In spite of my secular upbringing, both my mother and father have supported me pursuing my sense of call. When I had that spiritual experience at the age of twenty-one, my mother did not doubt its religious significance. She believed me when I told her that I thought I was being called to ordained priesthood. When I was thirty, my mother took me to meet her mentor, a former Jesuit priest and dean at Seattle University. Her mentor left the Roman Catholic Church, became an Episcopal priest, and at that time was directing an Episcopal ministry providing retirement communities to seniors. We discussed my sense of call, and he suggested that I consider a call ministering to the elderly.
As a young teenager, my father attended a Roman Catholic high school seminary. He found himself too attracted to the girls along the shores of Lake Michigan to imagine not marrying someday. He was proud and in tears when I went through rites and received sacraments in both the Roman Catholic and Episcopal churches. My father is so in awe of God’s creation that he cries at sunsets, beautiful music, and the Olympics. He has passed on to me that sense of awe – a deep appreciation and love – of God.
My husband supported me in many ways so that I could attend seminary. He provides for us financially, is emotionally supportive, devotes time to our son, and helps around the house. My son and I are blessed to have him. My son is an inspiration – he has asked me deeply meaningful questions about God, death, and heaven since he was very young. My husband and son are gifts from God.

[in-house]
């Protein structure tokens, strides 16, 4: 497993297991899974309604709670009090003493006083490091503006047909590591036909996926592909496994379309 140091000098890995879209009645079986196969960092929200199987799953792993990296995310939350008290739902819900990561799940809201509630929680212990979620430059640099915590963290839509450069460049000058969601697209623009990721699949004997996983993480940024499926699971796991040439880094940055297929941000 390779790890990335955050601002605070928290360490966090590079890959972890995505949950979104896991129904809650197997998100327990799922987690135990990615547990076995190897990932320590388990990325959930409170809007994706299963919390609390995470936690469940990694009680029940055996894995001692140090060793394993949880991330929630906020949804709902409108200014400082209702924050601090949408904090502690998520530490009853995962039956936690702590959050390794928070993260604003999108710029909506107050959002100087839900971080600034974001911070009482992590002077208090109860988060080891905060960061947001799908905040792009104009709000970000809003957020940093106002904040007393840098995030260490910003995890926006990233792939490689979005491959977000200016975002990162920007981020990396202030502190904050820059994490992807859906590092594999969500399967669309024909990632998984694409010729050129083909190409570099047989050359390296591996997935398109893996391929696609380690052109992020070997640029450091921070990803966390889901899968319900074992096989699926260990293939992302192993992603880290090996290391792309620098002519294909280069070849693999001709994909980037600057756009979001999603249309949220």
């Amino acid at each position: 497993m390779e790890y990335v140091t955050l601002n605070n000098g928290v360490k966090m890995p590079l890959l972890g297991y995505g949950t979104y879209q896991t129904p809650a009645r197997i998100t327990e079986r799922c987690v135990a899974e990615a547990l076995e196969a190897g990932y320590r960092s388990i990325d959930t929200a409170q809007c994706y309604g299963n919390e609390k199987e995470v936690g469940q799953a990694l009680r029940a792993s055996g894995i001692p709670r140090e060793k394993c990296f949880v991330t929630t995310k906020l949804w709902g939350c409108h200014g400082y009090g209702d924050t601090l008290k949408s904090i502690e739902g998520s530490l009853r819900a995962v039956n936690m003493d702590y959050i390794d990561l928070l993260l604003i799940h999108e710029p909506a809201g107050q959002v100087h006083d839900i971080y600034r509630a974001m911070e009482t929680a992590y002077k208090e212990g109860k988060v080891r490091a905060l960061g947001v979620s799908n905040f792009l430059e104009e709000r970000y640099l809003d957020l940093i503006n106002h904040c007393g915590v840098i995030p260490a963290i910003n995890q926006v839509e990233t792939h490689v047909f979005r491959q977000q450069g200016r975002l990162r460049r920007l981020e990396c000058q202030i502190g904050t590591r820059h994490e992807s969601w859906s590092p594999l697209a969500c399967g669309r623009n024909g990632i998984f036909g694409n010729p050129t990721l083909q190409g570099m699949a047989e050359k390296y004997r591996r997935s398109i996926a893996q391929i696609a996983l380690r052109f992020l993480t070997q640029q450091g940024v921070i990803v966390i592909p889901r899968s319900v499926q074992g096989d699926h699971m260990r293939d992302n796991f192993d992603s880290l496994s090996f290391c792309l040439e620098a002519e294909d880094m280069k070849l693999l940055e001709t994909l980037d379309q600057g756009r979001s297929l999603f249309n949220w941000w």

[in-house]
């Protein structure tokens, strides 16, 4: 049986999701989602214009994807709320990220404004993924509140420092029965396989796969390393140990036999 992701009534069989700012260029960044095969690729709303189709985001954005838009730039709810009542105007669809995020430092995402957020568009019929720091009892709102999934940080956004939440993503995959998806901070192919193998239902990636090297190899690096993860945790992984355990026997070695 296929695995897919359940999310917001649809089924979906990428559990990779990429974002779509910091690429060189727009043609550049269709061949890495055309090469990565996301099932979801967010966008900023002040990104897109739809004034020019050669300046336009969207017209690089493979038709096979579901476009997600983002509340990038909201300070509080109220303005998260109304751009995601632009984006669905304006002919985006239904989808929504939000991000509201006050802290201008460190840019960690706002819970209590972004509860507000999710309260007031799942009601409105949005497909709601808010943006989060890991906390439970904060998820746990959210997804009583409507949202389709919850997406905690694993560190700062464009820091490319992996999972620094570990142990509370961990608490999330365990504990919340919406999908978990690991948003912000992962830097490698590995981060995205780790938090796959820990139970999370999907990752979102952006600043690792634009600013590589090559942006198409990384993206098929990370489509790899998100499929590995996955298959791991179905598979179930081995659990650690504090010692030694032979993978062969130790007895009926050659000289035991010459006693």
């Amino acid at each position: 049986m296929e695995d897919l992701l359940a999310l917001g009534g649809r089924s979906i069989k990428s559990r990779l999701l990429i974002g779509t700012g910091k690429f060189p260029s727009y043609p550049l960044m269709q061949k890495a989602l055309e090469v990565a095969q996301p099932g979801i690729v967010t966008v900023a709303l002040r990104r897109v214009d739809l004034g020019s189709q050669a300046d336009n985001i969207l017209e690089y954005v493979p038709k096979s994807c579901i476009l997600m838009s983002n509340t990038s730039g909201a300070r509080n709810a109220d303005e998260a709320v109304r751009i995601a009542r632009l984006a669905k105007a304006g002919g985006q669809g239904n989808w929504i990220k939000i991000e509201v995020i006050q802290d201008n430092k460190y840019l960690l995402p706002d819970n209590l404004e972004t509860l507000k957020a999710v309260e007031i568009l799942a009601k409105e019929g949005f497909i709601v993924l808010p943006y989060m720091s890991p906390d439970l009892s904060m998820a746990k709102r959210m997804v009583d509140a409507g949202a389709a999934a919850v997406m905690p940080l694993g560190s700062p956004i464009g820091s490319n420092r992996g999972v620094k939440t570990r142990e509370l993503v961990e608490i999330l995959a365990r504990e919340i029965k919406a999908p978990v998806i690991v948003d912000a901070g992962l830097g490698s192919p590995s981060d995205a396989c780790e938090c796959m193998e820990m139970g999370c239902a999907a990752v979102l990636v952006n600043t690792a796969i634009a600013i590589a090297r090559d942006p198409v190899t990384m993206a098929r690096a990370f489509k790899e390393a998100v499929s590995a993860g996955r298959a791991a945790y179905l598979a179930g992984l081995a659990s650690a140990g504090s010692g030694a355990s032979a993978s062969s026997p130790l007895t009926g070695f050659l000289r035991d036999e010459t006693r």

When my husband and I were first dating, he refused to go to church with me. In fact, after he joined me once at an Episcopal service, he said, “Don’t ever ask me to go to church with you again.” I found his rejection painful and difficult to reconcile with my belief that someday I was supposed to go to seminary. Over the years, his stance on going to church changed. After we married and moved to Petaluma, we attended the local Episcopal, Lutheran and Roman Catholic churches and decided to become members of Saint Vincent de Paul Catholic Church where we had our son baptized. During services, my husband would point to the beautiful stained glass windows and explain them to our infant son. Sharing faith with my husband and seeing that faith grow has taught me hope and patience. My husband’s faith continues to grow; in fact, he listened to the entire New Testament on CD during his daily commute. My son has inspired me.
Shortly before my husband and I started dating, I moved to Hermosa Beach and started attending St. Cross of the Sea. As my husband and I developed our nascent relationship, I met with my third spiritual director, a female Episcopal priest. She and I discussed discerning my possible call to the priesthood, as well as my relationship with my then boyfriend, now husband. Her counseling helped me to proceed patiently and attentively with both calls.
Mission Lutheran Church, the church I attended when I first wrote this paper and first attended seminary, supported me in attending Fuller. When I informed the pastor of my desire to pursue vocational training, he did not question my call and recommended Fuller to me. He reassured me that there were successful bipolar pastors who were aware of their illness and maintained treatment. The retired pastor’s wife told me that she did not doubt my call, that she could see it in me. Fellow members were supportive, asking me how classes were going. The community fostered growth in advanced religious education, for their Congregational Ministries Coordinator also started attending Fuller.